While not Frederique Constant’s first integrated bracelet, these Highlife debuts mark a premiere of a newer, interchangeable bracelet that allows the wearer to swap the bracelet without additional tools by pressing on the two pushpins at the end of the bracelet or strap to disconnect it from the case and click a new one into place.
Versatility is a focus here. Each watch will come with an additional leather strap and a rubber strap, and Frederique Constant is also offering a set of three additional crocodile calf suede straps in brown, blue, and black (purchased separately).
When it made its first perpetual calendar four years ago, Frederique Constant stuck to its mission of offering a high value-to-price ratio across all its collections. That premier Slimline Perpetual Calendar model wowed collectors and critics alike with its thin Caliber FC-775 movement, attractive dial layout and a double-take price (less than $9,000 for the steel-cased model).
With this latest example, the Highlife Perpetual Calendar Manufacture, Frederique Constant’s continues that mission. The watchmaker’s starts with that in-house FC-775 perpetual calendar caliber and places in the newly integrated steel case/bracelet, fronted by the globe design on the dial.
As with previous examples, the new Highlife Perpetual Calendar Manufacture features three counters: day at 9 o’clock, month and leap year at 12 o’clock, date at 3 o’clock and moon phase at 6 o’clock. The watch’s polished hands and all the index hour markers are topped with a luminescent material.
Frederique Constant is making three different variations of the watch. One (pictured above) offers a very cool two-tone style that combines steel and rose gold plating on the bezel, bracelet, and crown. For added luxury you’ll also get a textured black rubber strap with a rose gold-plated buckle.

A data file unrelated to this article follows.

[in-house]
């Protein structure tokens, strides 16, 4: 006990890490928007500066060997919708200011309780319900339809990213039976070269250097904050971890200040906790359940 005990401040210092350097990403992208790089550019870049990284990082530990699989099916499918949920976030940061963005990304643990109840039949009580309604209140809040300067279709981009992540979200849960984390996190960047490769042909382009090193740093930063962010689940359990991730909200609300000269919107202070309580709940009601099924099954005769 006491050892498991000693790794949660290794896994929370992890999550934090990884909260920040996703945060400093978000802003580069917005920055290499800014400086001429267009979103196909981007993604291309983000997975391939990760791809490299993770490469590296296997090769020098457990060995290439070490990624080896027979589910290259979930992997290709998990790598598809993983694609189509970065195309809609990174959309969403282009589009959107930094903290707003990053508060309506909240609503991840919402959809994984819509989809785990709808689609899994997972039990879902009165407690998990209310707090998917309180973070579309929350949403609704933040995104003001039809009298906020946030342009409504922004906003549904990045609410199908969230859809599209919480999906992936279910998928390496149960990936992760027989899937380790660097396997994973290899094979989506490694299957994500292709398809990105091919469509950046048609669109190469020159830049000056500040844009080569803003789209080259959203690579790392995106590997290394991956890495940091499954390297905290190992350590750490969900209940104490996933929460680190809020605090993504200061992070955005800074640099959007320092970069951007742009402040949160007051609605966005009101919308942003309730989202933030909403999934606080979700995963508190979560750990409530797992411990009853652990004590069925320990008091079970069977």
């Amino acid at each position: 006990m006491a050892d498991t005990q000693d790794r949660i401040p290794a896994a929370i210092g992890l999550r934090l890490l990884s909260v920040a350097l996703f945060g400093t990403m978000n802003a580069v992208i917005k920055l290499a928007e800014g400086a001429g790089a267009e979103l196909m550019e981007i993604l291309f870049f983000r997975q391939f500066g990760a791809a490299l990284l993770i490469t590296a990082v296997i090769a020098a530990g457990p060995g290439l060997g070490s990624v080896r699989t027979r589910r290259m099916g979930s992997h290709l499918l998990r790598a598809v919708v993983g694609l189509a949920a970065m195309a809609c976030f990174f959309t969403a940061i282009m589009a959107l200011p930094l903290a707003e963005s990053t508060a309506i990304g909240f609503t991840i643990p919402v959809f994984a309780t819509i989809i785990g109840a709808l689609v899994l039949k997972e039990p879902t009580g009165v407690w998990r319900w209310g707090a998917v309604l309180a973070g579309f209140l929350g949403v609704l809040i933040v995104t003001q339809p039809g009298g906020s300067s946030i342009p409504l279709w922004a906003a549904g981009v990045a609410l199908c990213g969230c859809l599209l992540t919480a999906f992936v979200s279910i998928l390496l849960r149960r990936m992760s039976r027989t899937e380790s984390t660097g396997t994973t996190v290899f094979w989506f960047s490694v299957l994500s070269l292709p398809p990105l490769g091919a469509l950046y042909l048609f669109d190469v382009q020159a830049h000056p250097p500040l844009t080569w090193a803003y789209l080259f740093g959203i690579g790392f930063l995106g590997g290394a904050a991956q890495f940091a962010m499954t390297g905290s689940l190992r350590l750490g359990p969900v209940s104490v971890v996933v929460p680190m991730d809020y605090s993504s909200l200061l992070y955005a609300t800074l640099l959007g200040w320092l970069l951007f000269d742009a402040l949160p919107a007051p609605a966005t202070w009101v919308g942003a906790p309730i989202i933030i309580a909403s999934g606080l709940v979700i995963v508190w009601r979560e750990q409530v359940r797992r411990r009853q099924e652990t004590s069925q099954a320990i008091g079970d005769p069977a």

The second version features a blue dial with silver hands and index hour markers and comes with a blue rubber strap and a steel pin buckle. The third version comes with a white dial, silver index hour markers, a black leather strap and a black rubber strap. Prices start at $9,095.
The new Highlife Heart Beat collection revisits this brand’s initial ‘iconic’ design.
When it debuted in 1994, the Heart Beat was only serially produced non-skeleton Swiss-made collection that boasted an open dial, displaying the automatic caliber’s escape wheel at the 12 o’clock position. Frederique Constant kicked off a design trend with that original Heartbeat collection, and today regrets the fact that it never protected the initial design, an error the brand says was “rooted in the brand’s youthful inexperience.”
The new versions retain that open window into the movement at the top of the dial, which here appears at the pole position on the globe dial design. Portions of the automatic Sellita-based FC-310 caliber are visible from both front and back through the sapphire crystal.